I attended the evening Mass in our parish tonight, the Mass I usually attend since it is the one at which our teen choir sings.   As I always do, I listened intently to the recitation of the Passion, watching the scenes in my mind as I heard the words read, wondering what I would have done in Peter’s place….or in the place of the crowd.  Always, when the crowd says, “Give us Barrabas,” I cringe in pain….Is it pain at what “they” did or is it the pain of not knowing what I would have done?  I listened to my daughter and her fellow choir members sing beautifully in praise of the Lamb that was slain.  (And, as I listened to my daughter sing the descant on both the song during the preparation of the gifts and the first communion song, I again gave thanks to God for the incredible gift this child is.)

What struck me most was a line in one of the songs they sang, Above All.  It is not a song I knew before we joined this parish.  The refrain goes: “Crucified, laid behind a stone, You lived to die, rejected and alone.  Like a rose trampled on the ground, You took the fall and thought of me above all.”  I could barely hold back tears as I listened to the last two lines – there seems to me something so powerful in the likening of Jesus to a rose trampled on the ground.  Something forgotten, tossed aside…something you don’t give a second glance to.  Judas betraying, Peter denying, the others running away.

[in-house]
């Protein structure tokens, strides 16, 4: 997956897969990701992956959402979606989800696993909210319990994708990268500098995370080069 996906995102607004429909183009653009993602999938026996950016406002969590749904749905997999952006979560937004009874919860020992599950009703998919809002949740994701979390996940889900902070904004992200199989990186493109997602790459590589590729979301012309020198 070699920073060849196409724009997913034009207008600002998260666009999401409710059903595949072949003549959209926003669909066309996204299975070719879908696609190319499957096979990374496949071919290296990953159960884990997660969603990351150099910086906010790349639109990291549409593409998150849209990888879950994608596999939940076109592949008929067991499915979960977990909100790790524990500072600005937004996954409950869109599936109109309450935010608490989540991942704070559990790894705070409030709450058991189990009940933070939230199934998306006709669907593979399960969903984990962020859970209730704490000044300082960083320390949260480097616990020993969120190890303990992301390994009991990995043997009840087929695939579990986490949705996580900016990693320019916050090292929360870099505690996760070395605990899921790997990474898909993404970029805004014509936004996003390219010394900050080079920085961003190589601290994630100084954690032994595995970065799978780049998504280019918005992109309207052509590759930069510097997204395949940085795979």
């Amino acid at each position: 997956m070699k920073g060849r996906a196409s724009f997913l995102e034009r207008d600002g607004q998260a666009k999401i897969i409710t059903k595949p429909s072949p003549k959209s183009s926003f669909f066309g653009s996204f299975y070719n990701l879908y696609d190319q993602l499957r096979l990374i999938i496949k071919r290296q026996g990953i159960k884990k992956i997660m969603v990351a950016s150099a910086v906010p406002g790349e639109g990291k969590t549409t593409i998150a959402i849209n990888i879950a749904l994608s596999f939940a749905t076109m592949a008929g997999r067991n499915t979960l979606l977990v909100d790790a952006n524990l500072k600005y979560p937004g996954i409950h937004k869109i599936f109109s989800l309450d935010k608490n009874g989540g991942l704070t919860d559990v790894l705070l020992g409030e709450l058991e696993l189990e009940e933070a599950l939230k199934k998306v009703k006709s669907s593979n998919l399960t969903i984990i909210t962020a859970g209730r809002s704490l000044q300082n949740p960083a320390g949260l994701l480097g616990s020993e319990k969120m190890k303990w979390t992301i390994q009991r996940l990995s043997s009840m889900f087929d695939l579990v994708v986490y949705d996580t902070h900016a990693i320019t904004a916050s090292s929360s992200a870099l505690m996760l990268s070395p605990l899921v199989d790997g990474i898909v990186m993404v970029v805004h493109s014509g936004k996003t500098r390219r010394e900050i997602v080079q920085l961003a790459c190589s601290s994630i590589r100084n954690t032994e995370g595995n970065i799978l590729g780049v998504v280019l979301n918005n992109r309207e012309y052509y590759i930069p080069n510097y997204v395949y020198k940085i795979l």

And yet, even in the rejection, in the abandonment, suffering unbearably, there is Jesus, thinking only of us….only of me.  And as I write this I recall the words uttered one morning from the altar by a priest I knew and loved, who died several years ago.  He looked up and said, “You know, Jesus didn’t just die for all of us, He died for each of us.”  I am continually struck by the incredible reality of that – of the idea that He did it for us, but equally He did it for me.  That no matter what I do or don’t do, Jesus did it for me.  That rejected and alone, Jesus thought of me.  There is a thought to take through Holy Week.